"Have you lost your damn mind. [sic] I tried to order products from your website and was never able to do so. You sent a message saying trouble with sight [sic] currently. Get a job." - a real response to our email newsletter

This post is going to be kind of hard to write because it deals with the not-so-glamorous side of running a business: unhappy people.

I will never be good enough to meet everyone's needs.

And the more our business grows, the more "everyones" there are.

The above email was from a customer who wrote me during the holidays. She originally wrote because we were out of Blazing Saddles (as we often are during rush seasons) and I never got back to her to let her know that our stock was, in fact, depleted. This was in response to an email newsletter I sent out a few months later.

People who are not me might say:

or even

But I take it very, very, very personally. I can't not. It's just who I am.

About 2% - 5% of orders go out with some problem. I know. It sucks, but it's the best we can do. Russ and I are just two people, and I am the only person (usually) filling orders. If there's a mistake, 99.99% of the time, I made that mistake.

So when I receive a somewhat accusatory email like this:

"I still haven't received my order. You took my money but I don't have the product." - actual email from a regular customer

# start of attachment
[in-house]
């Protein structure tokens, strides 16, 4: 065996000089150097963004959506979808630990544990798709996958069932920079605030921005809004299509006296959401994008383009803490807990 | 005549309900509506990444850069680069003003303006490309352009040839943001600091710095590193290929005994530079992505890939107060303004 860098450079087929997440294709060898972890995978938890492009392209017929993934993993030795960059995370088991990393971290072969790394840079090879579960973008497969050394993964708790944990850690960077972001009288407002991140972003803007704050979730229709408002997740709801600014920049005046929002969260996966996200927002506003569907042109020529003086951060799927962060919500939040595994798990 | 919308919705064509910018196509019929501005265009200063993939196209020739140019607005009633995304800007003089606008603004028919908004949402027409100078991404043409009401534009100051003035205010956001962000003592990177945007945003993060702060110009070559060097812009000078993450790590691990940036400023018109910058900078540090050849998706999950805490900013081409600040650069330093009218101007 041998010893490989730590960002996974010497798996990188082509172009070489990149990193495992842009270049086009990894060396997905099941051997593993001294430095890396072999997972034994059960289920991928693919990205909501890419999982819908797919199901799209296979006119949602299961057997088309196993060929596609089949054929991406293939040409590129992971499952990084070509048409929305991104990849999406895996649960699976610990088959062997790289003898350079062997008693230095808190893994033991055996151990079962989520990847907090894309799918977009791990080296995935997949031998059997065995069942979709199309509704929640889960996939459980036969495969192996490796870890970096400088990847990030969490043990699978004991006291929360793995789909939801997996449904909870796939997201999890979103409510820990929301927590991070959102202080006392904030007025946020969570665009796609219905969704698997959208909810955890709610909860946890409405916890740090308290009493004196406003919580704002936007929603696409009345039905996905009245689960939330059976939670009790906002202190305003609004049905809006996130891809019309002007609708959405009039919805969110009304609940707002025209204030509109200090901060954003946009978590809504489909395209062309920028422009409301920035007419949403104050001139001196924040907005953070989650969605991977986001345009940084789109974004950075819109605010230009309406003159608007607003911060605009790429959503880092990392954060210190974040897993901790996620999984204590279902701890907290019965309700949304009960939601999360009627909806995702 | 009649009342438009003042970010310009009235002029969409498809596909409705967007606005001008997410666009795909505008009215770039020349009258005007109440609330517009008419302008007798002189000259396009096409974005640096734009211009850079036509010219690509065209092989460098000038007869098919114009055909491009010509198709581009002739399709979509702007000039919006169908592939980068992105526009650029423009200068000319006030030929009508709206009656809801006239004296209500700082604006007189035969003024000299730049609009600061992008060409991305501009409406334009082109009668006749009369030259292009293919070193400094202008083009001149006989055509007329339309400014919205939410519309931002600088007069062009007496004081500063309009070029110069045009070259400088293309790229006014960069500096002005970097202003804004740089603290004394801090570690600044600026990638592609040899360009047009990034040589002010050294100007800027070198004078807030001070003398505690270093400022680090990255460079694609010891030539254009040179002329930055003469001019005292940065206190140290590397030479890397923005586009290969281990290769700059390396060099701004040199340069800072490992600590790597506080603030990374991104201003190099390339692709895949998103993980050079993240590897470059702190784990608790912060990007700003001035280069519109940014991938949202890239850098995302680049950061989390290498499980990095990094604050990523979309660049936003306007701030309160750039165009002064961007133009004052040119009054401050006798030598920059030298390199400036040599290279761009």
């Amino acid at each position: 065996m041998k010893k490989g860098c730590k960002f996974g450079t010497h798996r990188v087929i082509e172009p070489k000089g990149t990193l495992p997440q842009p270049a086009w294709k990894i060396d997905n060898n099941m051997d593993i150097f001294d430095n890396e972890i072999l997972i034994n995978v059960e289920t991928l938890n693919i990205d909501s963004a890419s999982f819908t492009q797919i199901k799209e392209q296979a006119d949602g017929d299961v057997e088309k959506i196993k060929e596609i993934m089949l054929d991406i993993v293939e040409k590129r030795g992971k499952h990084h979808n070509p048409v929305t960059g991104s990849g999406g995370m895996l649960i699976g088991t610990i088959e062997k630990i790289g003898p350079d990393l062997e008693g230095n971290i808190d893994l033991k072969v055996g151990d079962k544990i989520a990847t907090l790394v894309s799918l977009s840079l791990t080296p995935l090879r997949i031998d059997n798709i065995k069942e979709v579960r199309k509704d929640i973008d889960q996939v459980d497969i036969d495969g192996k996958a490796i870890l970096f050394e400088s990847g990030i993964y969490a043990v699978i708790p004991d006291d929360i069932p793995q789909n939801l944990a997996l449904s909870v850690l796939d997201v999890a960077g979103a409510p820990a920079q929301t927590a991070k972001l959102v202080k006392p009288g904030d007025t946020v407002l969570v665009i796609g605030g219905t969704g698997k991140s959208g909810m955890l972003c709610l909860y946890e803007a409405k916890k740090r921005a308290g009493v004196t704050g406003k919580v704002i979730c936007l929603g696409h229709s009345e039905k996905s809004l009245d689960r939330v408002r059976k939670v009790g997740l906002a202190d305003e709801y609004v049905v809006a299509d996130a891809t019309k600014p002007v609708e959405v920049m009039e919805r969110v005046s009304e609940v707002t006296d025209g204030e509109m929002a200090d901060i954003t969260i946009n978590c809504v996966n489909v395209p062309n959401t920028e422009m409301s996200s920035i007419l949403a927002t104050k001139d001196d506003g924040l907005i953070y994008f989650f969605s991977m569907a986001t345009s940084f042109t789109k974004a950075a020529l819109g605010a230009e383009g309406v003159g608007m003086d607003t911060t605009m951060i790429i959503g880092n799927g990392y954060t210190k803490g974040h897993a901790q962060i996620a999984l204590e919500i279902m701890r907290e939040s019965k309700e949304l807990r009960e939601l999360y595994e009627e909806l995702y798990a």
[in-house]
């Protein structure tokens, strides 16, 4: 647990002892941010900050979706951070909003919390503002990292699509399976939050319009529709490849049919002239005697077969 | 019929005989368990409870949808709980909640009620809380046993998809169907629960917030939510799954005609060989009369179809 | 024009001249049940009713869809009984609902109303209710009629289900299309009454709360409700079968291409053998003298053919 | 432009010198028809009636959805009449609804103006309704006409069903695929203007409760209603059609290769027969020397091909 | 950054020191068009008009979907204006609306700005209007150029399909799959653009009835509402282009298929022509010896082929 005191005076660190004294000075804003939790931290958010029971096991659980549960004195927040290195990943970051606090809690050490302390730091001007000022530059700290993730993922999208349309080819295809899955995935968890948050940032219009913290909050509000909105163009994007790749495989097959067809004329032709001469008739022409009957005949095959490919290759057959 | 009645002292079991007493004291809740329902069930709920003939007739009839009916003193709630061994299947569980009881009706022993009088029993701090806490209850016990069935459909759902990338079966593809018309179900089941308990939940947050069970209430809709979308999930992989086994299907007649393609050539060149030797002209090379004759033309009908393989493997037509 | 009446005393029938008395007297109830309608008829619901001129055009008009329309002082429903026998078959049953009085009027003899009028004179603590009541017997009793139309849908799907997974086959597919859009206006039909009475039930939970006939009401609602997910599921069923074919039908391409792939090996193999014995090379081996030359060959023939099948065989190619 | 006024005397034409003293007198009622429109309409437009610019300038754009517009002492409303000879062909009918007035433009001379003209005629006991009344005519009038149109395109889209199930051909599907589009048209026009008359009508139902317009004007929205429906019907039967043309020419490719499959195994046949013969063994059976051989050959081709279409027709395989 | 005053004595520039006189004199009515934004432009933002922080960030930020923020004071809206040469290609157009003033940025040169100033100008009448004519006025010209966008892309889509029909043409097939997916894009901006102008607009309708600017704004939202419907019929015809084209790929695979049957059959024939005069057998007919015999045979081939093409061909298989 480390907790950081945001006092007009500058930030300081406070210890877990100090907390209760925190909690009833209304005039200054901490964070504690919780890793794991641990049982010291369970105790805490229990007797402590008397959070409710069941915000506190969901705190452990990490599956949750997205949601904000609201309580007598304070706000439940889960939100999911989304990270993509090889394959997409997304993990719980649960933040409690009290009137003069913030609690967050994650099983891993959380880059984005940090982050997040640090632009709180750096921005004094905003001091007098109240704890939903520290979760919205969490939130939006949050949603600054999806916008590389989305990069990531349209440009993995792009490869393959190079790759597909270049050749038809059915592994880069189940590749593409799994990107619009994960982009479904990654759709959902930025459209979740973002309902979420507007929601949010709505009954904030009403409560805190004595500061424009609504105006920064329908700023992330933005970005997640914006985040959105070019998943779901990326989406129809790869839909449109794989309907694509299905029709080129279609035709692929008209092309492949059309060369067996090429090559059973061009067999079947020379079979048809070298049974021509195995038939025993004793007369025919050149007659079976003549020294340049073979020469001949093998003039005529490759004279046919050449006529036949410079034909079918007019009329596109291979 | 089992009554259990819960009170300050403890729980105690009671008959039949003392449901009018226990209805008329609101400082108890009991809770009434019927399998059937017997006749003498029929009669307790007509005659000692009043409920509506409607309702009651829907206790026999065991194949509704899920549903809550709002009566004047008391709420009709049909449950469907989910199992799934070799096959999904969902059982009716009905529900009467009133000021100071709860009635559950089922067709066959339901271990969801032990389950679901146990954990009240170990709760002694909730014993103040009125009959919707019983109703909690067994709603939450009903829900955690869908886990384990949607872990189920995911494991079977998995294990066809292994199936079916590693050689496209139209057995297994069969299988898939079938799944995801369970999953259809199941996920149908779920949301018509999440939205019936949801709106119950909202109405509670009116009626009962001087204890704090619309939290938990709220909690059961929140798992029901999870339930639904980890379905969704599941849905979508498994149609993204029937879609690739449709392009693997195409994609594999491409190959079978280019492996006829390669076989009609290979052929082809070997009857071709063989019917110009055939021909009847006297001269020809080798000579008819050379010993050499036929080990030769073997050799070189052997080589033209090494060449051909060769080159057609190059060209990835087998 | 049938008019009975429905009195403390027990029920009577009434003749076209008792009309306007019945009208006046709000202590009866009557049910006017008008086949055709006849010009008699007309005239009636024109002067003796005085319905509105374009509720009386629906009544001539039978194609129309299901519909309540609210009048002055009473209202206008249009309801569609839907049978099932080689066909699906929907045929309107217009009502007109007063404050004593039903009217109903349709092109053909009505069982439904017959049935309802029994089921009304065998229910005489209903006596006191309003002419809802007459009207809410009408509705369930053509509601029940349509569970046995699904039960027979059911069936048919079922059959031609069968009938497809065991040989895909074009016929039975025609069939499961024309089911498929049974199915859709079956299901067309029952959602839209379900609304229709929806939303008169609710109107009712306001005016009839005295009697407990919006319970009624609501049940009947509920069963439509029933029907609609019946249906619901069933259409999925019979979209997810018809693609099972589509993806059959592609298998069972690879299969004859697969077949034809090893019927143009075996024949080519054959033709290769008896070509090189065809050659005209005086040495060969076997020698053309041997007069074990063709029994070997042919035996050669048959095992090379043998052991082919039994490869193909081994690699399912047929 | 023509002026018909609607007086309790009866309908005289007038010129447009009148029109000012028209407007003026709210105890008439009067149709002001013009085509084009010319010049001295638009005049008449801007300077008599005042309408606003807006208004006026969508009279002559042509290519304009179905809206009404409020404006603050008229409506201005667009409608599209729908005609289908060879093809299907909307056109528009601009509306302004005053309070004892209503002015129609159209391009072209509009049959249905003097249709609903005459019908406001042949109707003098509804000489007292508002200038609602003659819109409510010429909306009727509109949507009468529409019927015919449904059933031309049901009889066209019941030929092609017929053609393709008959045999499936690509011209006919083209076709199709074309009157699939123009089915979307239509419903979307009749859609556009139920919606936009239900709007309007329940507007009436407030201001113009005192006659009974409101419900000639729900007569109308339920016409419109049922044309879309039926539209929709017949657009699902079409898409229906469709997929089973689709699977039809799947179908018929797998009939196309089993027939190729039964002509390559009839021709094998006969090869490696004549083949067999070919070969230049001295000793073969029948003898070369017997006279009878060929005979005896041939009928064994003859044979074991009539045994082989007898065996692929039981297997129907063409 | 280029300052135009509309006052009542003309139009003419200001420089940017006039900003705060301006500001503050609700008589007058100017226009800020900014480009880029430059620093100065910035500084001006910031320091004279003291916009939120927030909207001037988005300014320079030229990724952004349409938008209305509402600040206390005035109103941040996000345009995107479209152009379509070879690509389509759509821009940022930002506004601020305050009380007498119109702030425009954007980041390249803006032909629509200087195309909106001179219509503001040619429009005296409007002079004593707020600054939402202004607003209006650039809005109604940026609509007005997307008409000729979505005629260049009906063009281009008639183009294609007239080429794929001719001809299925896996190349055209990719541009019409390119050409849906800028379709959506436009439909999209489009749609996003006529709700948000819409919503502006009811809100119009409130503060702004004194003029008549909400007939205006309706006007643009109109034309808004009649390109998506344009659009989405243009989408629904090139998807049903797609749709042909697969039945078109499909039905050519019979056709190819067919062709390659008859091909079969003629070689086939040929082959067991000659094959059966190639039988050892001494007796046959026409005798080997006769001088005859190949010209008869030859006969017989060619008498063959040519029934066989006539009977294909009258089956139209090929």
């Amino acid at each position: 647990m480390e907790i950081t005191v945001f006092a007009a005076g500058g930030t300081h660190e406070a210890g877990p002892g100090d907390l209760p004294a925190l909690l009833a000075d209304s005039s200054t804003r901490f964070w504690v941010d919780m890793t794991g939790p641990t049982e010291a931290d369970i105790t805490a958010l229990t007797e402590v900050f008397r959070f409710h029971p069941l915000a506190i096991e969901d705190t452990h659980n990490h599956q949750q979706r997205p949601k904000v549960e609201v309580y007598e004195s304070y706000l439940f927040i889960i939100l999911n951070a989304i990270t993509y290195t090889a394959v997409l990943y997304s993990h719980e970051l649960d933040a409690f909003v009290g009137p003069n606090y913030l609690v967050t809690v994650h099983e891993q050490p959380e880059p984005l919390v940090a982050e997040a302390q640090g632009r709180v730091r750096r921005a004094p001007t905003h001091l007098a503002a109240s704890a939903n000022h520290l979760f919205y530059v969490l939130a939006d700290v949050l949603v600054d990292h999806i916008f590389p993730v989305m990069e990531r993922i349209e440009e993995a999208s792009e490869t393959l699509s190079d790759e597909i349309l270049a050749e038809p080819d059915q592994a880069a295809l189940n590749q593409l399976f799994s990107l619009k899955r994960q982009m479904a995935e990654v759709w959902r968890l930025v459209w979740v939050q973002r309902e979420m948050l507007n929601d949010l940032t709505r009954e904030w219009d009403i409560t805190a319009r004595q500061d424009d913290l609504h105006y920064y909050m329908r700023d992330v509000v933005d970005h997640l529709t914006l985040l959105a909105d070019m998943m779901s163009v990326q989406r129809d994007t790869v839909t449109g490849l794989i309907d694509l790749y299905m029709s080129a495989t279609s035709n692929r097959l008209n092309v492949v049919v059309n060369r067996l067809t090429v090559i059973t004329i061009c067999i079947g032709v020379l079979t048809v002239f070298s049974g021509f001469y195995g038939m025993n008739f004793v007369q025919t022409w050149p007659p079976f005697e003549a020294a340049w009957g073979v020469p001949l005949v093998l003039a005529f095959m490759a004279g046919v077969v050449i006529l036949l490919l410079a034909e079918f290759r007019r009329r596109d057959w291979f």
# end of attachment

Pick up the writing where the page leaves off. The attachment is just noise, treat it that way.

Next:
I know it was no one's fault but my own.

But I finally found the secret to stop it from ruining my day:

I Own It.

Yeah, I made the mistake. I didn't get back to the lady. I didn't ship that guy's order on time. I didn't pack the second bar of Unicorn Poop because I didn't read the quantity right.

It doesn't mean I'm proud of it, but yeah, I totally fucked it up. So I fix it (to the best of my ability) and move on. And as long as that screw-up rate isn't more than 5%, I figure I'm doing ok.

Sure, sometimes these things keep me up at night (like last night, I remembered a customer had written to change his shipping address, but when Russ had to fill the orders because I was too sick with a cold, and thank you for not making fun of me.he didn't know to change the address so it's now going to the wrong address... which I'm about to email him about and fix by sending him a new package). I'm not perfect.

But most of the time, the best way I know to handle criticism is to accept it.

We aren't perfect. As a small business owner, people and situations point this out to us constantly, and in ways we never would have expected (like getting an order too big for us to handle and not having enough supplies to fill it, even in 45 days).

Corporate life shields us from the repercussions of our imperfections in many ways. If we screw up 2% - 5% of the time, we might never even hear about it. But here in entrepreneurlandia, we are whipped against the rocks by our insufficiency.

And that's ok. We are human. We make mistakes. And we are also awesome. We make great things. And some days, we hear things like this:

"Hope you have the best... Week... EVER!!! Thanks for working so hard, and for all you do above and beyond." - actual email from an actual customer

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